Virgin Galactic's WhiteKnightTwo/SpaceShipTwo launch system flies above New Mexico's Spaceport America. Credit: Virgin Galactic/Mark Greenberg

Virgin Galactic’s WhiteKnightTwo/SpaceShipTwo launch system flies above New Mexico’s Spaceport America.
Credit: Virgin Galactic/Mark Greenberg

 

 

 

Ready and awaiting the arrival of increased space traffic is Spaceport America – situated in a sweeping desert setting in New Mexico.

Spaceport America continues to make preparations for upcoming launch operations of SpaceX and Virgin Galactic’s WhiteKnightTwo/SpaceShipTwo launch system.

The SpaceX Falcon 9R rocket will be the largest ever to fly from Spaceport America.

As the new launch complex nears completion, the technical team is reviewing and refining preparation and launch day plans and procedures.

Grasshopper technology demonstrator for use in SpaceX's Falcon 9-R has repeatedly flown to various altitudes at the firm’s test site in McGregor, Texas. Credit: SpaceX

Grasshopper technology demonstrator for use in SpaceX’s Falcon 9-R has repeatedly flown to various altitudes at the firm’s test site in McGregor, Texas.
Credit: SpaceX

“R” for reusable

The Falcon 9-R, “R” for reusable, is a partially-reusable variant of the SpaceX Falcon 9. It is being developed using systems and software tested on the Grasshopper technology demonstrator that has repeatedly flown to various altitudes at the firm’s test site in McGregor, Texas.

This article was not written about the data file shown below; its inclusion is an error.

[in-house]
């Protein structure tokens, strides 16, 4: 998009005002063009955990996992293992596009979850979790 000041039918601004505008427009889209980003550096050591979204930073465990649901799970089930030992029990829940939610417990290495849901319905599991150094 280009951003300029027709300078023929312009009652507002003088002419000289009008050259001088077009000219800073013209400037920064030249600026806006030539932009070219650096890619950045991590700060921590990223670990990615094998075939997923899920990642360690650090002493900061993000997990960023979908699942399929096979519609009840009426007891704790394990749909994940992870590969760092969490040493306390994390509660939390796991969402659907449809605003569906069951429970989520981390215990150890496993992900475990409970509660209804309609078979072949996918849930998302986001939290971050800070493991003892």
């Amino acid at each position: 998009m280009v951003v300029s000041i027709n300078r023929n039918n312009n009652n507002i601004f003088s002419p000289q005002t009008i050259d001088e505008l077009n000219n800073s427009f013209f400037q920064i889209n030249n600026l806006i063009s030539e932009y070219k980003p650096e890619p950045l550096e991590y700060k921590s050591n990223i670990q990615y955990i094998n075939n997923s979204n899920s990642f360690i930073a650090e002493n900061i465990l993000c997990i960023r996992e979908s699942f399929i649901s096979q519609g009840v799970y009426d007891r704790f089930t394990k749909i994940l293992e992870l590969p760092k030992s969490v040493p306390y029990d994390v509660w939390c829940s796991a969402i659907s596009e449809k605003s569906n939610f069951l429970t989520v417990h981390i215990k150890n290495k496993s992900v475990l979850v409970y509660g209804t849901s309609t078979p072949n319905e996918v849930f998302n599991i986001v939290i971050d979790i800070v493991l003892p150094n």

SpaceX construction at New Mexico’s Spaceport America is utilizing more than 20 local firms, spending approximately $2 million so far.

Items include refining the formal Range Operations Plan and ensuring that the spaceport is in compliance with New Mexico open burning regulations. Several fire prevention measures have been added, such as a vegetation-free buffer and fire breaks around the edges of the launch and landing pads.

Suborbital spaceliner

For its part, Virgin Galactic is continuing work on “fit out” construction activities for the Gateway facility at Spaceport America.

This facility will handle operations of the commercial suborbital spaceliner – a craft capable of carrying two pilots, six “pay per view” passengers.

With respect to Virgin Galactic, the technical team has been refining an Airfield Operations Plan, according to Spaceport America officials.

Recently, a three-party Letter of Agreement (Virgin Galactic-FAA Albuquerque Center-Spaceport America) — required by the FAA Office of Commercial Space Transportation — was finalized.

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